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Josie

Mixed Breed

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  • Photo of Josie, a Treeing Walker Coonhound, Llewellin Setter, and Chow Chow mix in Kentucky, USA Photo of Josie, a Treeing Walker Coonhound, Llewellin Setter, and Chow Chow mix in Kentucky, USA

“The first born”

Place of Birth

Kentucky, USA

Current Location

Drexel Hill, Pennsylvania, USA

From

Feasterville-Trevose, PA, USA

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Genetic Breed Result

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Treeing Walker Coonhound

The Treeing Walker Coonhound is phenomenal hunter and working dog. These hardy hounds were built with unmatched speed and stamina in their respective category. This American breed is mainly used today as a working/hunting dog, but can still make a wonderful companion.

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Llewellin Setter

The Llewellin Setter is widely cherished as one of the best field hunting dogs around. These dogs are well-loved for their hunting prowess, spirit, and sweet dispositions.

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Chow Chow

This distinctive-looking dog breed has a proud, independent spirit that some describe as catlike. Often aloof and suspicious of strangers, the Chow Chow may not be a cuddle buddy, but for the right person, they are a fiercely loyal companion.

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Genetic Stats

Wolfiness

1.2 % MEDIUM

Dogs Like Josie

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Discover dogs who share a similar breed mix to Josie. A higher score means the two dogs have more of their breed mix in common. A score of 100% means they share the exact same breed mix!

Click or tap on a pic to learn more about each dog and see an in-depth comparison of their DNA, breeds, and more.

DNA Breed Origins

Breed colors:
Treeing Walker Coonhound
Llewellin Setter
Chow Chow

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Josie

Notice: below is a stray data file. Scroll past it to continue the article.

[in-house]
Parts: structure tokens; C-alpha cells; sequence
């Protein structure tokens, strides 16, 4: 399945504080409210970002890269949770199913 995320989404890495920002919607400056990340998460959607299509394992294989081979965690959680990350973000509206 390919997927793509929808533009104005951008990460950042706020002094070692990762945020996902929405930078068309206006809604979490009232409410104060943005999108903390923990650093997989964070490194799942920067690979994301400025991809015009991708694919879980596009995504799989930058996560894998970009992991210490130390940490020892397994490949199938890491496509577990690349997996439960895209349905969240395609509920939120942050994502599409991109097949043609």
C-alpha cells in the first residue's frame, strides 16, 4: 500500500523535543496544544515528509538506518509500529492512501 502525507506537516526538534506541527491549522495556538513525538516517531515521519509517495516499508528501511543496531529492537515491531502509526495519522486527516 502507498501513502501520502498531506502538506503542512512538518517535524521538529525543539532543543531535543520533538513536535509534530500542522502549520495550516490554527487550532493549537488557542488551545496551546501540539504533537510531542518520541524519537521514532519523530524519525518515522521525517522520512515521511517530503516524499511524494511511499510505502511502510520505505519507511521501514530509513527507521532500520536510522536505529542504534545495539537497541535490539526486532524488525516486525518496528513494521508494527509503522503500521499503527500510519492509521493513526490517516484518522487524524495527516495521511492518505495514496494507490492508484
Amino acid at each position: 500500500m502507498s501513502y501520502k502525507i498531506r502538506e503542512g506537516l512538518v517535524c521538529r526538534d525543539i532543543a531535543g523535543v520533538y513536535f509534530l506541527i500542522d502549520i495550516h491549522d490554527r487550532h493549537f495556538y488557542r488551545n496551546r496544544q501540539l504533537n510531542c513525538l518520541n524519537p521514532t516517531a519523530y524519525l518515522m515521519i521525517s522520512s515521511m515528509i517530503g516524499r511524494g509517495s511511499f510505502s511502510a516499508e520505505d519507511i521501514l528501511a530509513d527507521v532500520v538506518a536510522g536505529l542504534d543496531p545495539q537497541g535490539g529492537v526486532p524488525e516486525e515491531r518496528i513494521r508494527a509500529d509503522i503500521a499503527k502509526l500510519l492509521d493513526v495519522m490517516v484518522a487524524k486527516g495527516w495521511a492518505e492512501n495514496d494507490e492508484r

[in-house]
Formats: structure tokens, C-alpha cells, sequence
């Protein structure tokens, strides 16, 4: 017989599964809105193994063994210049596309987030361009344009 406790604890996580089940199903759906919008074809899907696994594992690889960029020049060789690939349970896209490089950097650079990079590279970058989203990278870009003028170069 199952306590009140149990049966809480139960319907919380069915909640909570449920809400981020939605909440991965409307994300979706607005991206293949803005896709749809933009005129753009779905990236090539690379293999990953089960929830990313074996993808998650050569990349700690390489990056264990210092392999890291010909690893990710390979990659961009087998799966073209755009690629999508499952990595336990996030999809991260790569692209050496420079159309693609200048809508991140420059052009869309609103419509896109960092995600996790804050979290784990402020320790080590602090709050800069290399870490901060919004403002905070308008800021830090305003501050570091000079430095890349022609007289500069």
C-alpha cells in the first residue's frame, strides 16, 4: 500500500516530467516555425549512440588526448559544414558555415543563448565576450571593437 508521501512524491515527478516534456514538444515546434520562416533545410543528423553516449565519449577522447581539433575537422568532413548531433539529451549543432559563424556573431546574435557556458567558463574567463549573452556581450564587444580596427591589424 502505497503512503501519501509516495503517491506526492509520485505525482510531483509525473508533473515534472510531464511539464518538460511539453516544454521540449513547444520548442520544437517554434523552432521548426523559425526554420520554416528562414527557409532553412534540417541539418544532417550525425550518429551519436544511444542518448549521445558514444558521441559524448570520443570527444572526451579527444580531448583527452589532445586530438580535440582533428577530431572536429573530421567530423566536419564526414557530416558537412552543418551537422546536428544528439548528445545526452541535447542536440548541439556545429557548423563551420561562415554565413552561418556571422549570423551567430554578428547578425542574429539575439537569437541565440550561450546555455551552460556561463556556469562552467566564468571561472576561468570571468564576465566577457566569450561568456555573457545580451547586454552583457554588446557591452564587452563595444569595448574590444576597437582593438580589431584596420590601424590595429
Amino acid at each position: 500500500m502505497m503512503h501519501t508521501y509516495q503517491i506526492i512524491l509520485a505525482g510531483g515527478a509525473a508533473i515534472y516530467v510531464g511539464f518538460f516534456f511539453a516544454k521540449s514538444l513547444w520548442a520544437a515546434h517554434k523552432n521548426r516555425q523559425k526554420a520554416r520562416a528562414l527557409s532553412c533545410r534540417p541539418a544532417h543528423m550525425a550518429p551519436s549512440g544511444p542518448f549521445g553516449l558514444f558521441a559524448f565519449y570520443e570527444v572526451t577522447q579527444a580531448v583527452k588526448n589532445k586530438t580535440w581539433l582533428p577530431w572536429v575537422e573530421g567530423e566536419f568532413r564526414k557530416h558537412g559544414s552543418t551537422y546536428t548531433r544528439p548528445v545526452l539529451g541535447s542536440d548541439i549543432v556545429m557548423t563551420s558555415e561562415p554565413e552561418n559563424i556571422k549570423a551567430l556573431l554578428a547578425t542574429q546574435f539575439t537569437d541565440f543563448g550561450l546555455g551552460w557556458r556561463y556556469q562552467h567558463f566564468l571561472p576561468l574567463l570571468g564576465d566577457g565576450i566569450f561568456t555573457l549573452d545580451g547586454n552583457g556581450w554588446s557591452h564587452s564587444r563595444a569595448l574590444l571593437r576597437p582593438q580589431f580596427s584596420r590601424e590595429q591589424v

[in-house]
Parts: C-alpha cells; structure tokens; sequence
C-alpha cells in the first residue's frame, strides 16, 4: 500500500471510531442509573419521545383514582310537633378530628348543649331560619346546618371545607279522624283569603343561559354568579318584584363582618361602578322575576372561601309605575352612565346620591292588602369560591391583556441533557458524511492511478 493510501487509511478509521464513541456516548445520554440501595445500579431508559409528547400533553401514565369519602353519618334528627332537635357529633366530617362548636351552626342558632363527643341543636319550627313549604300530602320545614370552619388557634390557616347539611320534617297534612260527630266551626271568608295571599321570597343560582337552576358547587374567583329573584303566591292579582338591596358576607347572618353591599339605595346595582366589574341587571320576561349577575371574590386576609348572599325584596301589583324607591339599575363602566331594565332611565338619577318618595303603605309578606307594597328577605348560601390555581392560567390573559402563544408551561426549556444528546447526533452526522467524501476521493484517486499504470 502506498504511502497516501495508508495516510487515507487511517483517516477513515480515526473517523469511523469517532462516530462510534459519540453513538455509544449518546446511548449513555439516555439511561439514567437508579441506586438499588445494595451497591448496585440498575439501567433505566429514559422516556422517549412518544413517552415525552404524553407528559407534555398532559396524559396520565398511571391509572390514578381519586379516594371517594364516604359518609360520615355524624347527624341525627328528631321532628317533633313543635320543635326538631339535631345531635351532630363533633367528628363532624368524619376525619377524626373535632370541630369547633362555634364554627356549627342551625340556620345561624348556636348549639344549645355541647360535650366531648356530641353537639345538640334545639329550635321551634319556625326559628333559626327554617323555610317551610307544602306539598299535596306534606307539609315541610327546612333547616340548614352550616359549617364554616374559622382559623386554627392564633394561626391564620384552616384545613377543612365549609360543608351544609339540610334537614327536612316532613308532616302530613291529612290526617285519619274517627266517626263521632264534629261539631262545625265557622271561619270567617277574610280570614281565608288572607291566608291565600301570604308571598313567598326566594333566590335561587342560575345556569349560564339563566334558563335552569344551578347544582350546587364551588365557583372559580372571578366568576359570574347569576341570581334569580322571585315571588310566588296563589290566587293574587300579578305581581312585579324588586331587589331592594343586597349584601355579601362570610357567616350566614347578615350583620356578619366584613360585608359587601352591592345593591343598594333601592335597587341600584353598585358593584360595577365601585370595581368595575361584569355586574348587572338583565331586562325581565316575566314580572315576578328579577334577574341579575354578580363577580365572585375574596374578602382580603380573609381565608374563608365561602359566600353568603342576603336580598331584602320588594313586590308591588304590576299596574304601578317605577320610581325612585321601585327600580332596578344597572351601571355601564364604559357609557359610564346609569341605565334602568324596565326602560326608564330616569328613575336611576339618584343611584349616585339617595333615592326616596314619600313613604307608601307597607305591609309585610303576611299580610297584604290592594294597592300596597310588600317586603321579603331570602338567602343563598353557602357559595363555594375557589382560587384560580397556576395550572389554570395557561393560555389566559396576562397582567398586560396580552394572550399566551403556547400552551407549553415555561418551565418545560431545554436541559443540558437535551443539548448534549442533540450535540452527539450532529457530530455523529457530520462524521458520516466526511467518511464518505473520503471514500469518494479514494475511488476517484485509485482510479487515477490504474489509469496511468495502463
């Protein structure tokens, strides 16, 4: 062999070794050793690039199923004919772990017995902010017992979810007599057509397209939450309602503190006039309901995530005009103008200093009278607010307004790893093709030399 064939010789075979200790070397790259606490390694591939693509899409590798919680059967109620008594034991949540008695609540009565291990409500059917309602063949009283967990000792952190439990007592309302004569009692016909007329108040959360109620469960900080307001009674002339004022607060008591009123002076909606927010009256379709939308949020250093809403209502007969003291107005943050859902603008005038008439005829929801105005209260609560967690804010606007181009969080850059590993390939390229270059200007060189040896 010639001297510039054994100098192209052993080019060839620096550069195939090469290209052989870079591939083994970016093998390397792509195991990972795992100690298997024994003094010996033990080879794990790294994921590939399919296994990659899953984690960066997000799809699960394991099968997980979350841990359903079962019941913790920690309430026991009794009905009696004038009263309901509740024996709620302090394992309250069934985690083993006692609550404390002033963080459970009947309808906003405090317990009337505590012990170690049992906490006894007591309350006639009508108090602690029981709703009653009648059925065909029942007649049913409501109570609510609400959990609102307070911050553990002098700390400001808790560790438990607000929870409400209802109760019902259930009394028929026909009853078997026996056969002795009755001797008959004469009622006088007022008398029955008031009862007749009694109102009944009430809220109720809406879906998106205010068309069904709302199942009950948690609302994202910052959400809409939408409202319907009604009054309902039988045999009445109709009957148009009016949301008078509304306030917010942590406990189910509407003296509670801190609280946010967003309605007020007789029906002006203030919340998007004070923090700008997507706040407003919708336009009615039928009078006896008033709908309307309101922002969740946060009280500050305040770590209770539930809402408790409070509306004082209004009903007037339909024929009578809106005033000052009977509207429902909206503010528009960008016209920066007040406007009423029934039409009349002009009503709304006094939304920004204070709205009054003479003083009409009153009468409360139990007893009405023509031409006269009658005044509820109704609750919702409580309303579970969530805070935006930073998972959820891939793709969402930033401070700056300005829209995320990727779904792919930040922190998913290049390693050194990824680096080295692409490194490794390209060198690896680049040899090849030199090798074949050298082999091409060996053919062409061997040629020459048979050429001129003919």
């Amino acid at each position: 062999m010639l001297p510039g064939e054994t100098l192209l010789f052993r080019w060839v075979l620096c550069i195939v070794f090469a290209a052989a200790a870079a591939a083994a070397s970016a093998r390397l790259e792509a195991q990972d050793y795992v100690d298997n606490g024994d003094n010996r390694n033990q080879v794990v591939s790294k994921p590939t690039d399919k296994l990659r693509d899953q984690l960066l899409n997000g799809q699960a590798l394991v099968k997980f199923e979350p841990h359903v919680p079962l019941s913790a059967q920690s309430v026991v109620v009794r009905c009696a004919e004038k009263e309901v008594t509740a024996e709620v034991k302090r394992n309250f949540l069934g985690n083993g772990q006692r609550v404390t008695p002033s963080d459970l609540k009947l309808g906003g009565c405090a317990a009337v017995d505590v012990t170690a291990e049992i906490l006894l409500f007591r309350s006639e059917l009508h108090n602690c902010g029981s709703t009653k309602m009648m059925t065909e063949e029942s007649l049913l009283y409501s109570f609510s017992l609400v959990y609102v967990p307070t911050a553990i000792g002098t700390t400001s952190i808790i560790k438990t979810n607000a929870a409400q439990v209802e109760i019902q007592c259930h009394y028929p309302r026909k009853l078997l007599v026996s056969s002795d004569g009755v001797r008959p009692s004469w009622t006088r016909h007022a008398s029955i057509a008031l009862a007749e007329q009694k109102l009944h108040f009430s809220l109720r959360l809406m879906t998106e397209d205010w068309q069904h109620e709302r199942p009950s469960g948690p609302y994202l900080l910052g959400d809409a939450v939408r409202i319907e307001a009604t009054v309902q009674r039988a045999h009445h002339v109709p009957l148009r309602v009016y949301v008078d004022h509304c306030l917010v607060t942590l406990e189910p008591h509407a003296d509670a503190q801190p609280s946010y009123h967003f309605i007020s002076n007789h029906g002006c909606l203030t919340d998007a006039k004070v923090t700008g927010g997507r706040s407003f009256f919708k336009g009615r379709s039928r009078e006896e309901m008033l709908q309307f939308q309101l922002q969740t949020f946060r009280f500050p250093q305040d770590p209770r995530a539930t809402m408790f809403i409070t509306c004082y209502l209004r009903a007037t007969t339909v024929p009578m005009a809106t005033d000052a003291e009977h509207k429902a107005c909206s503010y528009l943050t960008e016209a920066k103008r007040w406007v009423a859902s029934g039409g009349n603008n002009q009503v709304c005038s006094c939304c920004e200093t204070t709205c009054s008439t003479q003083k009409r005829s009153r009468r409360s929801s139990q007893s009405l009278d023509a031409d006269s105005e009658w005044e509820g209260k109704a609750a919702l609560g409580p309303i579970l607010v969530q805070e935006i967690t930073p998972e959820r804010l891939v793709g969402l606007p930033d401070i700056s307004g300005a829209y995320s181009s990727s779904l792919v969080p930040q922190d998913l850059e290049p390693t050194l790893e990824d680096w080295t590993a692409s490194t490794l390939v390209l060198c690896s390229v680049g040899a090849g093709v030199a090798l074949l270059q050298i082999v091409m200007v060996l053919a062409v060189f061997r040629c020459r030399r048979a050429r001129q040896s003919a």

Family Tree From Embark PARENTS GRANDPARENTS GREAT GRANDPARENTS Treeing Walker Coonhound mix Llewellin Setter / Treeing Walker Coonhound mix Treeing Walker Coonhound Treeing Walker Coonhound / Chow Chow mix Llewellin Setter Treeing Walker Coonhound Treeing Walker Coonhound Treeing Walker Coonhound Treeing Walker Coonhound Chow Chow Llewellin Setter Llewellin Setter Treeing Walker Coonhound Treeing Walker Coonhound

Breed Reveal Video

Our algorithms predict this is the most likely family tree to explain Josie’s breed mix, but this family tree may not be the only possible one.

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Through Josie’s mitochondrial DNA we can trace her mother’s ancestry back to where dogs and people first became friends. This map helps you visualize the routes that her ancestors took to your home. Their story is described below the map.

Haplogroup

A1e

Haplotype

A442

Map

A1e

Josie’s Haplogroup

This female lineage likely stems from some of the original Central Asian wolves that were domesticated into modern dogs starting about 15,000 years ago. It seemed to be a fairly rare dog line for most of dog history until the past 300 years, when the lineage seemed to “explode” out and spread quickly. What really separates this group from the pack is its presence in Alaskan village dogs and Samoyeds. It is possible that this was an indigenous lineage brought to the Americas from Siberia when people were first starting to make that trip themselves! We see this lineage pop up in overwhelming numbers of Irish Wolfhounds, and it also occurs frequently in popular large breeds like Bernese Mountain Dogs, Saint Bernards and Great Danes. Shetland Sheepdogs are also common members of this maternal line, and we see it a lot in Boxers, too. Though it may be all mixed up with European dogs thanks to recent breeding events, its origins in the Americas makes it a very exciting lineage for sure!

A442

Josie’s Haplotype

Part of the large A1e haplogroup, this haplotype occurs most frequently in mixed breed dogs.

Some other Embark dogs with this haplotype:

Irish Wolfhounds are a consistent carrier of A1e.

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The Paternal Haplotype reveals a dog’s deep ancestral lineage, stretching back thousands of years to the original domestication of dogs.

Are you looking for information on the breeds that Josie inherited from her mom and dad? Check out her breed breakdown and family tree.

Paternal Haplotype is determined by looking at a dog’s Y-chromosome—but not all dogs have Y-chromosomes!

Why can’t we show Paternal Haplotype results for female dogs?

All dogs have two sex chromosomes. Female dogs have two X-chromosomes (XX) and male dogs have one X-chromosome and one Y-chromosome (XY). When having offspring, female (XX) dogs always pass an X-chromosome to their puppy. Male (XY) dogs can pass either an X or a Y-chromosome—if the puppy receives an X-chromosome from its father then it will be a female (XX) puppy and if it receives a Y-chromosome then it will be a male (XY) puppy. As you can see, Y-chromosomes are passed down from a male dog only to its male offspring.

Since Josie is a female (XX) dog, she has no Y-chromosome for us to analyze and determine a paternal haplotype.

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